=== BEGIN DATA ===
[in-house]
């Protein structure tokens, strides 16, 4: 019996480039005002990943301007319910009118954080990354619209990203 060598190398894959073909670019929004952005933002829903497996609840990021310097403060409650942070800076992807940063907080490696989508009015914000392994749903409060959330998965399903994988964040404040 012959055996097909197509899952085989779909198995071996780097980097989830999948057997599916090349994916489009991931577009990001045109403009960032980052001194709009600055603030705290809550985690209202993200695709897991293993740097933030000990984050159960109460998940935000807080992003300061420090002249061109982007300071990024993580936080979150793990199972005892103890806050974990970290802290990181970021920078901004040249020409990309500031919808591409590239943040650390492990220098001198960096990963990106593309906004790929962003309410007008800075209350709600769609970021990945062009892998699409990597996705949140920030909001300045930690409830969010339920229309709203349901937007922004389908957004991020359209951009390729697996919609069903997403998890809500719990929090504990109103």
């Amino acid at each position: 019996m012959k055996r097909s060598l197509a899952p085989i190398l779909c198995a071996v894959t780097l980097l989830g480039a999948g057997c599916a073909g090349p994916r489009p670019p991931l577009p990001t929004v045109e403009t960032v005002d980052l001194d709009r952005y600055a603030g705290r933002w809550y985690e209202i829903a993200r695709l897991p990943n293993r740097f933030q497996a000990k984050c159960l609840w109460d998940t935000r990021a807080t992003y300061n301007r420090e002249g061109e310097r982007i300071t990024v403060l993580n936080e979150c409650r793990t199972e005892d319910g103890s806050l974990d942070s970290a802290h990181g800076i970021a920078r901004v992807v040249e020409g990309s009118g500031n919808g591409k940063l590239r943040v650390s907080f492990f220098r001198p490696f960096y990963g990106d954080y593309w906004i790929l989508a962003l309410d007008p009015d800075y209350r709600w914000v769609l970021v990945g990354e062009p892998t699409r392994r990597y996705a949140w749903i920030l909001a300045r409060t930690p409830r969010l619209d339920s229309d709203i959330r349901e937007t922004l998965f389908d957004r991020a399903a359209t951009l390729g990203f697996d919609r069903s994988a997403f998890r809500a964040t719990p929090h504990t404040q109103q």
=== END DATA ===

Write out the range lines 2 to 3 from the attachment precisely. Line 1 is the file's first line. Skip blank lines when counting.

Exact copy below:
């Protein structure tokens, strides 16, 4: 019996480039005002990943301007319910009118954080990354619209990203 060598190398894959073909670019929004952005933002829903497996609840990021310097403060409650942070800076992807940063907080490696989508009015914000392994749903409060959330998965399903994988964040404040 012959055996097909197509899952085989779909198995071996780097980097989830999948057997599916090349994916489009991931577009990001045109403009960032980052001194709009600055603030705290809550985690209202993200695709897991293993740097933030000990984050159960109460998940935000807080992003300061420090002249061109982007300071990024993580936080979150793990199972005892103890806050974990970290802290990181970021920078901004040249020409990309500031919808591409590239943040650390492990220098001198960096990963990106593309906004790929962003309410007008800075209350709600769609970021990945062009892998699409990597996705949140920030909001300045930690409830969010339920229309709203349901937007922004389908957004991020359209951009390729697996919609069903997403998890809500719990929090504990109103």
């Amino acid at each position: 019996m012959k055996r097909s060598l197509a899952p085989i190398l779909c198995a071996v894959t780097l980097l989830g480039a999948g057997c599916a073909g090349p994916r489009p670019p991931l577009p990001t929004v045109e403009t960032v005002d980052l001194d709009r952005y600055a603030g705290r933002w809550y985690e209202i829903a993200r695709l897991p990943n293993r740097f933030q497996a000990k984050c159960l609840w109460d998940t935000r990021a807080t992003y300061n301007r420090e002249g061109e310097r982007i300071t990024v403060l993580n936080e979150c409650r793990t199972e005892d319910g103890s806050l974990d942070s970290a802290h990181g800076i970021a920078r901004v992807v040249e020409g990309s009118g500031n919808g591409k940063l590239r943040v650390s907080f492990f220098r001198p490696f960096y990963g990106d954080y593309w906004i790929l989508a962003l309410d007008p009015d800075y209350r709600w914000v769609l970021v990945g990354e062009p892998t699409r392994r990597y996705a949140w749903i920030l909001a300045r409060t930690p409830r969010l619209d339920s229309d709203i959330r349901e937007t922004l998965f389908d957004r991020a399903a359209t951009l390729g990203f697996d919609r069903s994988a997403f998890r809500a964040t719990p929090h504990t404040q109103q």